Bridge to expand to Smith College

by Maria Brenes | 10/27/14 6:39pm

The Tuck Business School’s Bridge program, which teaches business fundamentals in a condensed term, will expand to Smith College this summer. The three-week program will be taught by Tuck faculty on Smith’s campus, covering accounting, marketing, leadership and more in a program targeted to women.

The program, established in 1997, will be open both to Smith students and women from other colleges.

The curriculum will replicate the Hanover program, but due to the program’s shorter duration, several career-related topics will not be included, Tuck senior associate dean Robert Hansen said. Though mock interviews and resume reviews will remain part of the curriculum, students will be expected to rely more on Smith’s campus services for career-related guidance.

“We’re offering it certainly because there’s a demand at Smith, but more important there is a real demand from the industry to engage college-aged women in business preparation and give students the chance to really roll up their sleeves and get some of the fundamental skills under their belt so that they can be competitive in the field of business,” Smith’s career center director Stacie Hagenbaugh said.

The all-female environment could benefit some women, while others might prefer to attend the coed program on Dartmouth’s campus, Hansen said.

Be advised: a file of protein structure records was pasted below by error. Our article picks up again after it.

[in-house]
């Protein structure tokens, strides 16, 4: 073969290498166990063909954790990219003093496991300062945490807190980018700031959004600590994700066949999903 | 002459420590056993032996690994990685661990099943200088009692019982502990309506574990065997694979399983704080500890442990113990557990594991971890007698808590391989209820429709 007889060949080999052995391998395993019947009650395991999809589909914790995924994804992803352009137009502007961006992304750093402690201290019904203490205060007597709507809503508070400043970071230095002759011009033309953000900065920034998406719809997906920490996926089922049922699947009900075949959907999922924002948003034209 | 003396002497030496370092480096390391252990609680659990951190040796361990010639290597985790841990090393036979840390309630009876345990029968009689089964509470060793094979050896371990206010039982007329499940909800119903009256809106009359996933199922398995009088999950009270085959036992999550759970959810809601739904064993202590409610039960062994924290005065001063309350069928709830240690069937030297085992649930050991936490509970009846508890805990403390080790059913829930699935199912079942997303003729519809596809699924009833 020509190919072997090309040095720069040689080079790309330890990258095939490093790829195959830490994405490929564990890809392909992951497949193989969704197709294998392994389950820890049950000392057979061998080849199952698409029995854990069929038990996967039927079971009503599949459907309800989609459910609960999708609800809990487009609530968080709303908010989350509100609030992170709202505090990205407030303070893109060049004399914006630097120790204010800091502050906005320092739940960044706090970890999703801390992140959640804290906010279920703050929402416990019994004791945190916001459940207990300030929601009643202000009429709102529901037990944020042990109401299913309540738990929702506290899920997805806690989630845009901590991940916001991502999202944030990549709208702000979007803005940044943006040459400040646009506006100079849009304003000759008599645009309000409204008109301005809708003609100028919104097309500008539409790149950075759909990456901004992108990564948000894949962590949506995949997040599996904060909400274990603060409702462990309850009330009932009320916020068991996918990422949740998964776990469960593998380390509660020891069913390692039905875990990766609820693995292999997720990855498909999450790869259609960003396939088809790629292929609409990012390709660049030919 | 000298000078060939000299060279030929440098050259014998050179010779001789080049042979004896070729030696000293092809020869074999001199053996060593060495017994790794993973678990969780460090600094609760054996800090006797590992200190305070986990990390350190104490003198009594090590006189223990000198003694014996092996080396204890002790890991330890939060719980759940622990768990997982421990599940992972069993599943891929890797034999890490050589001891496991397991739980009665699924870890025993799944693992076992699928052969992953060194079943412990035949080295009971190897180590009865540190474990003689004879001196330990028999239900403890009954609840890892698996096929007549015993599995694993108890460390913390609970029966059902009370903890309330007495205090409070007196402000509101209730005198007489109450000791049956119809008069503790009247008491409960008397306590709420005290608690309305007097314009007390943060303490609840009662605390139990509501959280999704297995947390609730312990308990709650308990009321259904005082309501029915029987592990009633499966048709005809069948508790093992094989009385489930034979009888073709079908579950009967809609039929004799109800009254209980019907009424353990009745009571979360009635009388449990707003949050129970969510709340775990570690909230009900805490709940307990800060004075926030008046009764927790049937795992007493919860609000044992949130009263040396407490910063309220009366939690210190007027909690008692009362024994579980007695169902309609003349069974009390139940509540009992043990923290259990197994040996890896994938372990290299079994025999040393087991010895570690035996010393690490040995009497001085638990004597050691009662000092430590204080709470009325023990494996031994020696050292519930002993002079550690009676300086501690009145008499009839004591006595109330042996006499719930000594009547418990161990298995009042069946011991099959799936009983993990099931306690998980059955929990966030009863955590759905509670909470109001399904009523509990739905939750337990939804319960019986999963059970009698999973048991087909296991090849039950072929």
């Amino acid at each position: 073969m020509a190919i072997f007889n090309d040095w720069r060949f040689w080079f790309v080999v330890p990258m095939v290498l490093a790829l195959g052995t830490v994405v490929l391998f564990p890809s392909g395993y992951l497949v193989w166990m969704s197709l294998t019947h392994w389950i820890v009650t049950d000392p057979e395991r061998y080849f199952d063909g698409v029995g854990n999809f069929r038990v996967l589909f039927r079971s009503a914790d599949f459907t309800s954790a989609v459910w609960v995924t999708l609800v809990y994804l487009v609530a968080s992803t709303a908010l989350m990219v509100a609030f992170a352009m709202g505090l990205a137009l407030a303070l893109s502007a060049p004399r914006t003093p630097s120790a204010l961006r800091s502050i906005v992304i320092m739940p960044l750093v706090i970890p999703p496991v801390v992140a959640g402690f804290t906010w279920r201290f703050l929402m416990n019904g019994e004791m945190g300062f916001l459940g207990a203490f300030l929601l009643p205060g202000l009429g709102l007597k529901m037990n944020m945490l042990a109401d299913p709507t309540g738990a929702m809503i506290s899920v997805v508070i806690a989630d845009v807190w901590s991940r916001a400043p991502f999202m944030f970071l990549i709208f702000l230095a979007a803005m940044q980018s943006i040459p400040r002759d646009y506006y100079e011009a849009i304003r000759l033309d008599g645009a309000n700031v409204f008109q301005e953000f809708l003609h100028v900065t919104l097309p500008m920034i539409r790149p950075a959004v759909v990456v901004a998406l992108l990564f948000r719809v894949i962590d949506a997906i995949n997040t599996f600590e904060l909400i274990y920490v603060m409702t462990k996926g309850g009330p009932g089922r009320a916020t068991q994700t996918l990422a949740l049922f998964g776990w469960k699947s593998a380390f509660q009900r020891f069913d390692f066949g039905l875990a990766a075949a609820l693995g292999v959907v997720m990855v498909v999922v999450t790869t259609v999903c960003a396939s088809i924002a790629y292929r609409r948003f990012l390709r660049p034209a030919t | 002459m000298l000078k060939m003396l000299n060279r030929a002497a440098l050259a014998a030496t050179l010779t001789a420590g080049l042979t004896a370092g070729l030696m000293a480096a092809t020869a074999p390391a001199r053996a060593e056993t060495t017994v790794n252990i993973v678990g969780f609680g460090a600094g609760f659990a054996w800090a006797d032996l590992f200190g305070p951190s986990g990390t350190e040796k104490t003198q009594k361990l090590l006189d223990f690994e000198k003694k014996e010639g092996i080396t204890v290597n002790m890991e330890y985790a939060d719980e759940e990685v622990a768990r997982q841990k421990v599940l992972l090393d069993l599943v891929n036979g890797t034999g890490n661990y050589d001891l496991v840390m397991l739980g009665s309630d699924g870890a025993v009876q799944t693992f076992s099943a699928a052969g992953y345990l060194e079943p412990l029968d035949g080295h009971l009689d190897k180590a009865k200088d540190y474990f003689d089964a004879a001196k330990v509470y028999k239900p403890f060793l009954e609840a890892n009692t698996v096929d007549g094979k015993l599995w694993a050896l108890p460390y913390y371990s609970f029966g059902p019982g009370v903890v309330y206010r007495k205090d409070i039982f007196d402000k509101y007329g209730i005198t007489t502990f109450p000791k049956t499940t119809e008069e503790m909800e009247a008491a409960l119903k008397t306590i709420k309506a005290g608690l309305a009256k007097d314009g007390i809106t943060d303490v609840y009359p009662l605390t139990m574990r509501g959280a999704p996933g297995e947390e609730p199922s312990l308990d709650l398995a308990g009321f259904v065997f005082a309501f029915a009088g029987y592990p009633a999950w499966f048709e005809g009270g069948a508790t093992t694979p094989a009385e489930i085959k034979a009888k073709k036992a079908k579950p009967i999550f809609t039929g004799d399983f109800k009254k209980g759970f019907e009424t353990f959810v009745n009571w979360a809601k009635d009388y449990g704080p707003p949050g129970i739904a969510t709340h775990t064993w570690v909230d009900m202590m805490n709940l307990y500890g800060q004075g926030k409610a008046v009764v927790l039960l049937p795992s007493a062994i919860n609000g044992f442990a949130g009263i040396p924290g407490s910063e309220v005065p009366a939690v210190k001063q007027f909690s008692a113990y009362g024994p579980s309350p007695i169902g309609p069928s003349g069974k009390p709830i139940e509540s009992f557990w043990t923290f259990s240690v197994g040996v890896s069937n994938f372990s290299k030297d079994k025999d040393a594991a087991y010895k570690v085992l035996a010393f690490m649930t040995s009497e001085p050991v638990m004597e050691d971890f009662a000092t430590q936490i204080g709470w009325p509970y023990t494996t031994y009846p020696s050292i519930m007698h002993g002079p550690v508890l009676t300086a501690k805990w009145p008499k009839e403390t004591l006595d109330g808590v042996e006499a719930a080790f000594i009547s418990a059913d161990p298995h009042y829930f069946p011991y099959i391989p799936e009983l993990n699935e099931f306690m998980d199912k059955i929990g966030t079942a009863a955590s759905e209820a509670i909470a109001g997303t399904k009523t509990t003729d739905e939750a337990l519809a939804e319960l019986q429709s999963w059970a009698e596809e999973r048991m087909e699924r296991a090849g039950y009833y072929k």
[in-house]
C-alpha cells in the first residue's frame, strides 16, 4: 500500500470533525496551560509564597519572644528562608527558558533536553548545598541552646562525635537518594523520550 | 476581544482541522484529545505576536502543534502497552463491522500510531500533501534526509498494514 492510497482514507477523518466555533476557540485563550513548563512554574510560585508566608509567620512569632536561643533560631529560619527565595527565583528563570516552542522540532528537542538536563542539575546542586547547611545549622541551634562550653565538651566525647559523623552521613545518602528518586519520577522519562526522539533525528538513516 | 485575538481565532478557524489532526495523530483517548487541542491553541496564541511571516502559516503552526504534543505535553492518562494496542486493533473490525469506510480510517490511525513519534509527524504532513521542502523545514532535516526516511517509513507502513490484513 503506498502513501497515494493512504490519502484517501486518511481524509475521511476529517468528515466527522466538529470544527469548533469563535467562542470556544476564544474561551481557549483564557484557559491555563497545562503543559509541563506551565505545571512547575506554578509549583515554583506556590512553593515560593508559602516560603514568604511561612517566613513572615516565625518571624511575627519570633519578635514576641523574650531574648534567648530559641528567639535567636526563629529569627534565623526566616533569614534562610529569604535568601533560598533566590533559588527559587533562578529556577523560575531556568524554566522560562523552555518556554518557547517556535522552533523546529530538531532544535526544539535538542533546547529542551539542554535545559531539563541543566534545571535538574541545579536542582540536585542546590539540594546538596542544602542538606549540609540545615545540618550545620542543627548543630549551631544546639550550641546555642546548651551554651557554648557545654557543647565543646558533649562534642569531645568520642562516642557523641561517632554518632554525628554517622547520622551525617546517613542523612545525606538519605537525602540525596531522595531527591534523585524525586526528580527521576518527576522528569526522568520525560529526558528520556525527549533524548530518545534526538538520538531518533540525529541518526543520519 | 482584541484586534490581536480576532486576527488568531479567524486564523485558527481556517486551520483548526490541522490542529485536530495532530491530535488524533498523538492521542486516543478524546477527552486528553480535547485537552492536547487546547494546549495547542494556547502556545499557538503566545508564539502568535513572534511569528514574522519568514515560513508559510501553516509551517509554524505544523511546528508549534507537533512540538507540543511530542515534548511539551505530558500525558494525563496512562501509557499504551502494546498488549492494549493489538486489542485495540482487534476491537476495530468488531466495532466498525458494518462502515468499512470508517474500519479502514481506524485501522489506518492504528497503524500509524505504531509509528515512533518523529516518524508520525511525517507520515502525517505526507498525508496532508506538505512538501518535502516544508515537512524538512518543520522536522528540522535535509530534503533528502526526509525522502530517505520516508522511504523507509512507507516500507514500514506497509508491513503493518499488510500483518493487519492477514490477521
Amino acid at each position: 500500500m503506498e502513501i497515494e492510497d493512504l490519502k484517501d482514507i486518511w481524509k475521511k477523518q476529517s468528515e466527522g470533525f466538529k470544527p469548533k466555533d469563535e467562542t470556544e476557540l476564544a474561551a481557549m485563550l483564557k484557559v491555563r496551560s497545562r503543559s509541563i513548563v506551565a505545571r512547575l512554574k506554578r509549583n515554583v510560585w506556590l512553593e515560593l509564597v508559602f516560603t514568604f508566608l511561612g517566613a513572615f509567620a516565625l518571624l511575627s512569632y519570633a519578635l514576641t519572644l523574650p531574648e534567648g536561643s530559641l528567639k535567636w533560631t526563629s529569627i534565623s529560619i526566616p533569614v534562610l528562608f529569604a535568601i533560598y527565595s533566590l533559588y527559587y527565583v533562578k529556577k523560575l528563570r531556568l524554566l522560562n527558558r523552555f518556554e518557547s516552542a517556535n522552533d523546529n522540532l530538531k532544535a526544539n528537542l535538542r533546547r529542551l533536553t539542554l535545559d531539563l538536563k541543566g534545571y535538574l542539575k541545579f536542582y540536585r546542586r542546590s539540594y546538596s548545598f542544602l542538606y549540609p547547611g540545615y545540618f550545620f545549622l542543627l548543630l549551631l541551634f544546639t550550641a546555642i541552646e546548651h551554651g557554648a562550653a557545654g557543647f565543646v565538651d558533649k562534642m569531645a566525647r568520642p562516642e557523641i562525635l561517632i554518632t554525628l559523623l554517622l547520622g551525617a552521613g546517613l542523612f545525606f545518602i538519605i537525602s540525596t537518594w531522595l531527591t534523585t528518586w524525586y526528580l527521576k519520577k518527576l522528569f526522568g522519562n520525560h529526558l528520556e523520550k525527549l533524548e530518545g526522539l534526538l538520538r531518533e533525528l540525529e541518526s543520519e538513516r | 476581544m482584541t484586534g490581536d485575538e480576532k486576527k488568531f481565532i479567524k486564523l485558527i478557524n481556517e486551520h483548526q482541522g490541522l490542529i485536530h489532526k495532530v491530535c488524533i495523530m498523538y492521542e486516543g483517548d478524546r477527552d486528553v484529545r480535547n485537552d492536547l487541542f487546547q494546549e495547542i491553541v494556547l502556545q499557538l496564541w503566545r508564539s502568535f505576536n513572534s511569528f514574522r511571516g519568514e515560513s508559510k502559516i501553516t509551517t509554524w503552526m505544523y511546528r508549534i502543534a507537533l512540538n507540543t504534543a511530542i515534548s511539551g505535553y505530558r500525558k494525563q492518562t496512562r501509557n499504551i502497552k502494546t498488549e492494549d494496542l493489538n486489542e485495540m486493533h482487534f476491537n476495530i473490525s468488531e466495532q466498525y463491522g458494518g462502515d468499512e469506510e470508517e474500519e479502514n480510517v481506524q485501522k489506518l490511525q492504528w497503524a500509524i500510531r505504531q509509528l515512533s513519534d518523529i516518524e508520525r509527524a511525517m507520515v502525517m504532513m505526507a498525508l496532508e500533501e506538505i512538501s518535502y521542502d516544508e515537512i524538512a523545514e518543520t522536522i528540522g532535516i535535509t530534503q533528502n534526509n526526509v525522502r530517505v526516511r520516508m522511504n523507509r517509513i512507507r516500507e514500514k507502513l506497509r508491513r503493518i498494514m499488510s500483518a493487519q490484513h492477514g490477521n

Maria Moscoso, a Smith senior who attended the Bridge program in Hanover last summer, said she missed the “comforting” environment of being in an all-women’s class, and added that she felt there was sometimes a lack of women’s voices present in the class discussions.

“A program solely with women will help create a strong network amongst its participants who will continue encouraging one another once the program ends,” Moscoco said. “It may not be an accurate representation of the experience in the business field, but that is only because these are the same demographics that we hope to change as future business leaders.”

At Fortune 500 companies, women comprise 5.2 percent of CEO positions, according to data published by Catalyst, a nonprofit that aims to broaden opportunities for women in business. While both the program’s teachers and curriculum will be from Tuck, Hansen said he anticipates that Smith graduates and friends will be invited to speak and mentor women in the Business Bridge program at Smith.

Tuck professor Jonathan Lewellen, who will teach at Smith this summer, said teaching in an all-women environment will be new to him. Lewellen said the program will benefit undergraduates who do not get exposure to a business school program.

Hagenbaugh said the Tuck curriculum will give participants an advantage in business.

“It’s a unique opportunity to be surrounded by smart, intelligent, business-minded women who are all looking to strive and be leaders in the business industry,” she said.